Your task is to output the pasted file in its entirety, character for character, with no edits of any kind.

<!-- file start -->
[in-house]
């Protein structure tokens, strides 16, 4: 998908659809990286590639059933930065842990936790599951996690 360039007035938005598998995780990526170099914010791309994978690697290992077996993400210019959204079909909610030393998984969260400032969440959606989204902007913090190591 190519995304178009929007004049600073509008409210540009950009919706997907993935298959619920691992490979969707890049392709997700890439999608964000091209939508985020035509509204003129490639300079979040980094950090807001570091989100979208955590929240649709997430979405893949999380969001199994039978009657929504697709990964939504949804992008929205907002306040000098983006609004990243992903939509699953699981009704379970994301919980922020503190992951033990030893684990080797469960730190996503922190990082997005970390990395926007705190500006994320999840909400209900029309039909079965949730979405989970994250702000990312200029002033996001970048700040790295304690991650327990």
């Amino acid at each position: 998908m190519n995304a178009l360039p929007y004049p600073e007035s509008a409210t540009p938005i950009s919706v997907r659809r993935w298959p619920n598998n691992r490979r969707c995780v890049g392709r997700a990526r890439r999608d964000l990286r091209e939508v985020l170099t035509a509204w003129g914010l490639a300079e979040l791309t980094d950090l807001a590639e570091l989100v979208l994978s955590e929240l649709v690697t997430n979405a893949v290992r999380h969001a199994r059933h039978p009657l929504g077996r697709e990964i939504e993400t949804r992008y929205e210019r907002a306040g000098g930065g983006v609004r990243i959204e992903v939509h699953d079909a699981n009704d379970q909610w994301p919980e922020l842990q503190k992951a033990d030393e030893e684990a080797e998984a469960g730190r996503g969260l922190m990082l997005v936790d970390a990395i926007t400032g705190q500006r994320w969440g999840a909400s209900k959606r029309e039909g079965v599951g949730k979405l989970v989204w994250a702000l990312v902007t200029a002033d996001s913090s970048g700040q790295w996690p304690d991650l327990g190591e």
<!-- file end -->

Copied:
[in-house]
């Protein structure tokens, strides 16, 4: 998908659809990286590639059933930065842990936790599951996690 360039007035938005598998995780990526170099914010791309994978690697290992077996993400210019959204079909909610030393998984969260400032969440959606989204902007913090190591 190519995304178009929007004049600073509008409210540009950009919706997907993935298959619920691992490979969707890049392709997700890439999608964000091209939508985020035509509204003129490639300079979040980094950090807001570091989100979208955590929240649709997430979405893949999380969001199994039978009657929504697709990964939504949804992008929205907002306040000098983006609004990243992903939509699953699981009704379970994301919980922020503190992951033990030893684990080797469960730190996503922190990082997005970390990395926007705190500006994320999840909400209900029309039909079965949730979405989970994250702000990312200029002033996001970048700040790295304690991650327990």
């Amino acid at each position: 998908m190519n995304a178009l360039p929007y004049p600073e007035s509008a409210t540009p938005i950009s919706v997907r659809r993935w298959p619920n598998n691992r490979r969707c995780v890049g392709r997700a990526r890439r999608d964000l990286r091209e939508v985020l170099t035509a509204w003129g914010l490639a300079e979040l791309t980094d950090l807001a590639e570091l989100v979208l994978s955590e929240l649709v690697t997430n979405a893949v290992r999380h969001a199994r059933h039978p009657l929504g077996r697709e990964i939504e993400t949804r992008y929205e210019r907002a306040g000098g930065g983006v609004r990243i959204e992903v939509h699953d079909a699981n009704d379970q909610w994301p919980e922020l842990q503190k992951a033990d030393e030893e684990a080797e998984a469960g730190r996503g969260l922190m990082l997005v936790d970390a990395i926007t400032g705190q500006r994320w969440g999840a909400s209900k959606r029309e039909g079965v599951g949730k979405l989970v989204w994250a702000l990312v902007t200029a002033d996001s913090s970048g700040q790295w996690p304690d991650l327990g190591e």